Two fundamental assumptions for teeth treated with regenerative endodontic procedures (REPs) are (1) that the clinical outcome is comparable with the traditional techniques of calcium hydroxide apexification and mineral trioxide aggregate apical barrier techniques and (2) that REPs will result in further root maturation.Methods:
A systematic review of the electronic databases (Scopus, PubMed, and Web of Science) involved a search for studies that used quantitative assessments of root maturation. The search terms were “dental pulp,” “regenerative endodontic therapy,” “revascularization,” and “revitalization.” The identified studies were further screened for cohort studies that compared clinical outcomes between teeth treated with REPs and apexification/apical barrier approaches. The primary question under review was framed according to the population, exposure, and outcome format.Results:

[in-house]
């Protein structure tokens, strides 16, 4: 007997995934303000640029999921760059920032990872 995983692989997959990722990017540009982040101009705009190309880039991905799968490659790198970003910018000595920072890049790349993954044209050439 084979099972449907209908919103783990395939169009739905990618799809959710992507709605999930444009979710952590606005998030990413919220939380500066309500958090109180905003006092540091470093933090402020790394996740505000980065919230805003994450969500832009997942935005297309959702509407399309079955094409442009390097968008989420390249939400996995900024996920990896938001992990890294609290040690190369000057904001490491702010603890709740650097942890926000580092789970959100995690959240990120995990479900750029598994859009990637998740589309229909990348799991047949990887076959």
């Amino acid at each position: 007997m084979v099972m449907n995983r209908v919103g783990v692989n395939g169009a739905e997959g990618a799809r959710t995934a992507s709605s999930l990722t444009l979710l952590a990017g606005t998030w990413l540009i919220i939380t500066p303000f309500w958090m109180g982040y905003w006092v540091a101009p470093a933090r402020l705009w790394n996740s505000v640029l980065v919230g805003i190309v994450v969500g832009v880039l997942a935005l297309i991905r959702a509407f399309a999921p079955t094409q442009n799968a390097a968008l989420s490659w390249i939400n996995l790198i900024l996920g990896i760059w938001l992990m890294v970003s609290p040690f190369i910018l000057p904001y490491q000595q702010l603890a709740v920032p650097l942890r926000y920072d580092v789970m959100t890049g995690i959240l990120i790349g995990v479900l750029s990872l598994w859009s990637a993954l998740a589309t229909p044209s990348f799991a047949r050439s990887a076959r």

Of the 368 studies identified by the search, 6 cohort studies used quantitative assessments of any further root maturation after REPs, and a subset of 4 of these cohort studies assessed and compared clinical outcomes between the different treatment approaches.Conclusions:
Immature teeth with pulp necrosis treated with REPs generally show further root maturation although the results are variable. Clinical outcomes were similar for both groups. Patient-based criteria such as tooth discoloration, indications for changing the treatment option, and number of treatment appointments are all important for discussion before electing the appropriate treatment plan for the management of immature teeth with pulp necrosis.